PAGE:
1. A CNN poll names President Bush both the hero and the villain of the year. No mention of who won Best Sidekick.
["Bush won the villain sweepstakes by a landslide, with one in four respondents putting him at the top of that bad-guy list. When people were asked to name the candidate for villain that first came to mind, Bush far outdistanced even Osama bin Laden, the terrorist leader in hiding; and former Iraqi leader Saddam Hussein, who is scheduled for execution. The president was picked as hero of the year by a much smaller margin. In the poll, 13 percent named him as their favorite while 6 percent cited the troops in Iraq."]
2. The results of The LA Weekly Film Poll (formerly at the Village Voice, which also spawned a version at Indiewire—if this keeps up, awards junkies will need a flowchart). LA Weekly's chief critic Scott Foundas pens an introduction.
["Of the more than 500 new feature-length motion pictures released in Los Angeles (and reviewed in these pages) over the past 12 months, among the very best of them—at least according to this paper's two house critics and the results of the L.A. Weekly's First Annual Film Poll—were a 37-year-old French wartime drama (Army of Shadows) never before distributed in the U.S. and a three-hour-long Romanian gallows comedy (The Death of Mr. Lazarescu) that grossed all of $80,000 during its North American theatrical run. Such statistics will, I fear, do little to disabuse people of the idea that movie critics are elitist scum fatally out of touch with the concerns of the general moviegoing public. But remember that these same critics have rallied en masse behind Martin Scorsese's The Departed and a little comedy called Borat—both of which rank among the most commercially successful studio releases of the year."]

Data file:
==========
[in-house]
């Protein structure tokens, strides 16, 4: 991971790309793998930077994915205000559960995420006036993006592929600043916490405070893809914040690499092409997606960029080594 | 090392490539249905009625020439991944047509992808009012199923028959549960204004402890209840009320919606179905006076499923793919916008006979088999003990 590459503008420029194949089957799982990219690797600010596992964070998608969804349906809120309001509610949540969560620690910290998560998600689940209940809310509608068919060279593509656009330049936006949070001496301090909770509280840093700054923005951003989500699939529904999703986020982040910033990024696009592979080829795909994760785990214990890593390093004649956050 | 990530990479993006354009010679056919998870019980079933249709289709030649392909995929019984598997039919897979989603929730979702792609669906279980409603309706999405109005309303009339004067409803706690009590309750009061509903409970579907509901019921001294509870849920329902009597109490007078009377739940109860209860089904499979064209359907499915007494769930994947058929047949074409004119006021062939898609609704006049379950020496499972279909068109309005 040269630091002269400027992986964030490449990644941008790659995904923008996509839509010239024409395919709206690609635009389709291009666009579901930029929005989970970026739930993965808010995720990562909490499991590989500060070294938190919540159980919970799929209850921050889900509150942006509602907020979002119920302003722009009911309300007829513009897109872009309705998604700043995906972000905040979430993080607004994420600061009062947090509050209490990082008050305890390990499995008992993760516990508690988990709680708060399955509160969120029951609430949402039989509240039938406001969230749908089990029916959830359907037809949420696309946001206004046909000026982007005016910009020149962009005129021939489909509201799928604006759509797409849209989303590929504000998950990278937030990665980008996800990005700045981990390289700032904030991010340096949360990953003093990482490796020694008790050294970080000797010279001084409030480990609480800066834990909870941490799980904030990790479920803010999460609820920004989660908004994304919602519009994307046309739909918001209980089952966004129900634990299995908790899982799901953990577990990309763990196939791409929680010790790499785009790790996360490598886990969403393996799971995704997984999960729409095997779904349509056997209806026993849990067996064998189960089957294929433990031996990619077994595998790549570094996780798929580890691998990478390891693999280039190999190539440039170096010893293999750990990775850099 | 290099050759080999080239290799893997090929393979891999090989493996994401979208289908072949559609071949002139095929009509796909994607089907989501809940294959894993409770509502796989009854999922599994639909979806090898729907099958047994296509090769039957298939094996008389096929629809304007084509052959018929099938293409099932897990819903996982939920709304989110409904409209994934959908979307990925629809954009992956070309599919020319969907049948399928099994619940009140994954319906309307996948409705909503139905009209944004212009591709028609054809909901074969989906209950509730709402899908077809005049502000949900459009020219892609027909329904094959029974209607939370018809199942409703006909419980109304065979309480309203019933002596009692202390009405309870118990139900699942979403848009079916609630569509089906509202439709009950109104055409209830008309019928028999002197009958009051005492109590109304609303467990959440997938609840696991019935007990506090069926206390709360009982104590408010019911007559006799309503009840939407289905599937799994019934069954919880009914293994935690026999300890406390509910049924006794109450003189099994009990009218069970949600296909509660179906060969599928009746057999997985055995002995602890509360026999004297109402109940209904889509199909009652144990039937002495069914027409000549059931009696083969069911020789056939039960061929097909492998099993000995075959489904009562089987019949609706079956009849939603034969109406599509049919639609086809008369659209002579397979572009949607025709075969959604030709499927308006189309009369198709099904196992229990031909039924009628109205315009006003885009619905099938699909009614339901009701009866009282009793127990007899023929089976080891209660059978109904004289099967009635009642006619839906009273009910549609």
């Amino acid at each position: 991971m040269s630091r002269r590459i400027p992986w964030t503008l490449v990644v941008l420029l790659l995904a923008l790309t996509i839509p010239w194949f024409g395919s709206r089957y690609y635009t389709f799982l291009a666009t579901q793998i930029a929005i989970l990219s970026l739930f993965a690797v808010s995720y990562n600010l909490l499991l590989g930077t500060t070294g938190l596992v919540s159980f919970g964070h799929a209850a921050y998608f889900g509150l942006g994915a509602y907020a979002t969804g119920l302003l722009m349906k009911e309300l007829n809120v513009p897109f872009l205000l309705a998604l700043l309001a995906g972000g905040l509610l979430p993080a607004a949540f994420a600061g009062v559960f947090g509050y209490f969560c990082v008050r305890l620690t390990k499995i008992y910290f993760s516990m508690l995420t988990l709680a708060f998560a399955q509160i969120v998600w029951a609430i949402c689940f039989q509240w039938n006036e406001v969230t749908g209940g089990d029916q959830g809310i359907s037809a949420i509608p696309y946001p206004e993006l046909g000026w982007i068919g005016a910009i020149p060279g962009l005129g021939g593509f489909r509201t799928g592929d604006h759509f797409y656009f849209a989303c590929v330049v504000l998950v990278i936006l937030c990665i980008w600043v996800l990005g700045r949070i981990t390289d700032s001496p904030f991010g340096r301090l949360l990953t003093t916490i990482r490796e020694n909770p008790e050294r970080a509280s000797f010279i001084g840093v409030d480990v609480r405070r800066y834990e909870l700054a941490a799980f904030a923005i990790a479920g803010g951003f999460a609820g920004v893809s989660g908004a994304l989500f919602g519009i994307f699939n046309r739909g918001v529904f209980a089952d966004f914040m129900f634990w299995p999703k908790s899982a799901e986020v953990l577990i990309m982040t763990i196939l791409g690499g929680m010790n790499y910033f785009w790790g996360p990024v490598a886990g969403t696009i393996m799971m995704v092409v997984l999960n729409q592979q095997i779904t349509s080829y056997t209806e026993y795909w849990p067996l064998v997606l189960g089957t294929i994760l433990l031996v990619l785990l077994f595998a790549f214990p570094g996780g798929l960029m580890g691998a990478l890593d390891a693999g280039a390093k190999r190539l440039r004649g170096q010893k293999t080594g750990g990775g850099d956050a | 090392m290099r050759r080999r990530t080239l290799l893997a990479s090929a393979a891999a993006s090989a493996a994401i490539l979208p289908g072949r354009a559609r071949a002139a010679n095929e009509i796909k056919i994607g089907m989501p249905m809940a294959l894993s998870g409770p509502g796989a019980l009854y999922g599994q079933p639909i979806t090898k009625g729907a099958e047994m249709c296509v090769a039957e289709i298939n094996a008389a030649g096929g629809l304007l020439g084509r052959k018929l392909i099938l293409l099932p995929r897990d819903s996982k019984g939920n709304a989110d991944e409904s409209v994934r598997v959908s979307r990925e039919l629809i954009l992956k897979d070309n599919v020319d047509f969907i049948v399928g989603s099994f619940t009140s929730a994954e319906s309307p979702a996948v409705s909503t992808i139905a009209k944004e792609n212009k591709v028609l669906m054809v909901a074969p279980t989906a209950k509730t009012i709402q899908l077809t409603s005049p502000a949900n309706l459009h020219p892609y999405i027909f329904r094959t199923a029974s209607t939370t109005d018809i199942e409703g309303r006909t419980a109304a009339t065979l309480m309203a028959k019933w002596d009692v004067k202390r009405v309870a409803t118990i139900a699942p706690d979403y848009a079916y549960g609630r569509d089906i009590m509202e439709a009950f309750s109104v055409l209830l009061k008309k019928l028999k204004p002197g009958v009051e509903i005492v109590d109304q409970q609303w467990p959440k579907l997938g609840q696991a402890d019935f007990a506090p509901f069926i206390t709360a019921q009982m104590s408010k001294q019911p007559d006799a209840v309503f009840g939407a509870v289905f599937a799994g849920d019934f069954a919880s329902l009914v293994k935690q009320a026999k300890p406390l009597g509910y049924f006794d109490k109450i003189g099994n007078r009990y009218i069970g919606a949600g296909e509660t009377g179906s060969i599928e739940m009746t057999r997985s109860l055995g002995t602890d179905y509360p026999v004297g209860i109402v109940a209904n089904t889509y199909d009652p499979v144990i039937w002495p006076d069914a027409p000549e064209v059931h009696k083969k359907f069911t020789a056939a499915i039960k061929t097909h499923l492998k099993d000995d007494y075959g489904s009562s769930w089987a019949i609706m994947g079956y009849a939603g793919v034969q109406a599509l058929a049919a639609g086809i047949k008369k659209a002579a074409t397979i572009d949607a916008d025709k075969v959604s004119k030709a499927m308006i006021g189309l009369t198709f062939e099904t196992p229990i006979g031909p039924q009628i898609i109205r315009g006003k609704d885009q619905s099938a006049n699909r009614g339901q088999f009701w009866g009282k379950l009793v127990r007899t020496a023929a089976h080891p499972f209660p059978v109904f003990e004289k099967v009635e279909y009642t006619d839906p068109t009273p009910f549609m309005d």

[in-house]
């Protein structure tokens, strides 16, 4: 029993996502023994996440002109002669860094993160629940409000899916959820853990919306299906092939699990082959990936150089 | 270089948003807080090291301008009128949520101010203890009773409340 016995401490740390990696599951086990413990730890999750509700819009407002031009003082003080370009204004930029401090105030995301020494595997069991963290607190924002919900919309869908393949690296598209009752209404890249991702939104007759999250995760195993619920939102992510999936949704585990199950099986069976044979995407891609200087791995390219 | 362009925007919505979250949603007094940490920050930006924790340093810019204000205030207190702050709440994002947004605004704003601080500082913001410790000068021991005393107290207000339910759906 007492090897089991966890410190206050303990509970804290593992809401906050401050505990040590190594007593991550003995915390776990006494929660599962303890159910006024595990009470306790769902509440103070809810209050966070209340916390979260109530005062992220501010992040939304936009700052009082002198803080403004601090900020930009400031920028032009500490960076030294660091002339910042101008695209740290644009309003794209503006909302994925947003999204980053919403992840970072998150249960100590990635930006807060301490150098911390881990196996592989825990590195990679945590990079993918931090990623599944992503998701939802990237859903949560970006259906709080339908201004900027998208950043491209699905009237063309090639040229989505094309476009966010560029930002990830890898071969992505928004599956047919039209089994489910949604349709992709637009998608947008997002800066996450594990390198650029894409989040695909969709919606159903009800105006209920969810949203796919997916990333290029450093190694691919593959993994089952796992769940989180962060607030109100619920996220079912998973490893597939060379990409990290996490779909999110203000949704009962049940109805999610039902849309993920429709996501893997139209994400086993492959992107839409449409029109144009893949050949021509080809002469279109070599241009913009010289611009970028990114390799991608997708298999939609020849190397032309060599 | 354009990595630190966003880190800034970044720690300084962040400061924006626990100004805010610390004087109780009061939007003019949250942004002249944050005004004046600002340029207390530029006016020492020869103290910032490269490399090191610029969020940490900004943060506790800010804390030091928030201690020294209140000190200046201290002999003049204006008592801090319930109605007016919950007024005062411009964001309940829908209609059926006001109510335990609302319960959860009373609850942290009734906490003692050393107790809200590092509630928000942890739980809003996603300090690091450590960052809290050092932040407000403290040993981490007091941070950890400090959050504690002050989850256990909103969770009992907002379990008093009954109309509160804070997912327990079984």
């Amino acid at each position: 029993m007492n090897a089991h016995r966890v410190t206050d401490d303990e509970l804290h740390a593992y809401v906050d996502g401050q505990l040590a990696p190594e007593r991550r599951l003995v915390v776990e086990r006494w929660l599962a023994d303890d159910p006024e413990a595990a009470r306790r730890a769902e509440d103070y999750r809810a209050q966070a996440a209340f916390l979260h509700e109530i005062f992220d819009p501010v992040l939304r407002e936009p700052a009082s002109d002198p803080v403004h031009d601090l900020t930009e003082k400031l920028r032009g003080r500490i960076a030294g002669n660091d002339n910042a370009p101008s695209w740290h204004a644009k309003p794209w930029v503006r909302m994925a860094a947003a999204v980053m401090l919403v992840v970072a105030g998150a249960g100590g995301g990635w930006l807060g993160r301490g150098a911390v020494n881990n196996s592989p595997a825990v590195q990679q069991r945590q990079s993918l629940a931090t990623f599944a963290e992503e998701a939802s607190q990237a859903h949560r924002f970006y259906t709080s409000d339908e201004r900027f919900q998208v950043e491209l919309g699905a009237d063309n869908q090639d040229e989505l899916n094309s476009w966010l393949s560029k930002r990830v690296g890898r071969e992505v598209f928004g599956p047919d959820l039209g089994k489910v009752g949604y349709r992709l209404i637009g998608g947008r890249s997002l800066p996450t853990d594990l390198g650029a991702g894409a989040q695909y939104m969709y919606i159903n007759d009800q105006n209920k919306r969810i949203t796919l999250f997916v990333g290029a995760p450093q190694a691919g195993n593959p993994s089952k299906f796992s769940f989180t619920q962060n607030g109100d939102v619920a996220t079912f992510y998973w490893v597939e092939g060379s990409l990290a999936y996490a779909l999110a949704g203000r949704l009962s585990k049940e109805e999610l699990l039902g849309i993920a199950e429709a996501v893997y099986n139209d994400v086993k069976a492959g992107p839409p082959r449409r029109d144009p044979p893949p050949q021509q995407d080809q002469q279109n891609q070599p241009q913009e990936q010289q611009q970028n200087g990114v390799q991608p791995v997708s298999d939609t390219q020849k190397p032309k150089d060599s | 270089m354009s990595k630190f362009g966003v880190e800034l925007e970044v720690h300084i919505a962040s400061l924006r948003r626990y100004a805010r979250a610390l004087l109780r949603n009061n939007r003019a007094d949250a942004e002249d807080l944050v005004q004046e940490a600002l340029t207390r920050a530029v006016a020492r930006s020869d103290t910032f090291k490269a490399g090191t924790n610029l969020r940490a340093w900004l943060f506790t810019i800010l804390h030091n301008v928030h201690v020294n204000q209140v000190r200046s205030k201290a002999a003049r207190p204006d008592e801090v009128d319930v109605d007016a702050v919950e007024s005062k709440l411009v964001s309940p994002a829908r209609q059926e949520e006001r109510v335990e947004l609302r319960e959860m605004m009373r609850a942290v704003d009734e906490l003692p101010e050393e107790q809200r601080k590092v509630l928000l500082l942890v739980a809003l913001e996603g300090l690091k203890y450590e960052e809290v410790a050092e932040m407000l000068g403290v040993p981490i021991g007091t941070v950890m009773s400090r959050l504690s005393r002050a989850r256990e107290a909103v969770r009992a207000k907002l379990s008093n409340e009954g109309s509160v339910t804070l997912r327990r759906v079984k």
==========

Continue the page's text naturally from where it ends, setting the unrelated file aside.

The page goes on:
3. At The Nerve Film Lounge, Bilge Ebiri on The Good Shepherd.
["Many of us have been waiting for an American spy movie that does for the genre what John Le Carre and Graham Greene's novels did for British espionage narratives: bring a refreshing dose of realism and somehow convey the mundane, often dysfunctional lives of international spies, shadowy individuals who have to subsume their identities for what they believe (often halfheartedly) is a greater cause. Despite the advance billing, and some admirable intentions, Robert De Niro's The Good Shepherd is not that movie."]
4. The Chicago Film Critics announce their 2006 picks. Best picture: The Departed.
5. The Toronto Film Critics' picks are summarized here. Best Picture: The Queen.
"Links for the Day": Each morning, the House editors post a series of weblinks that we think will spark discussion. Comments encouraged.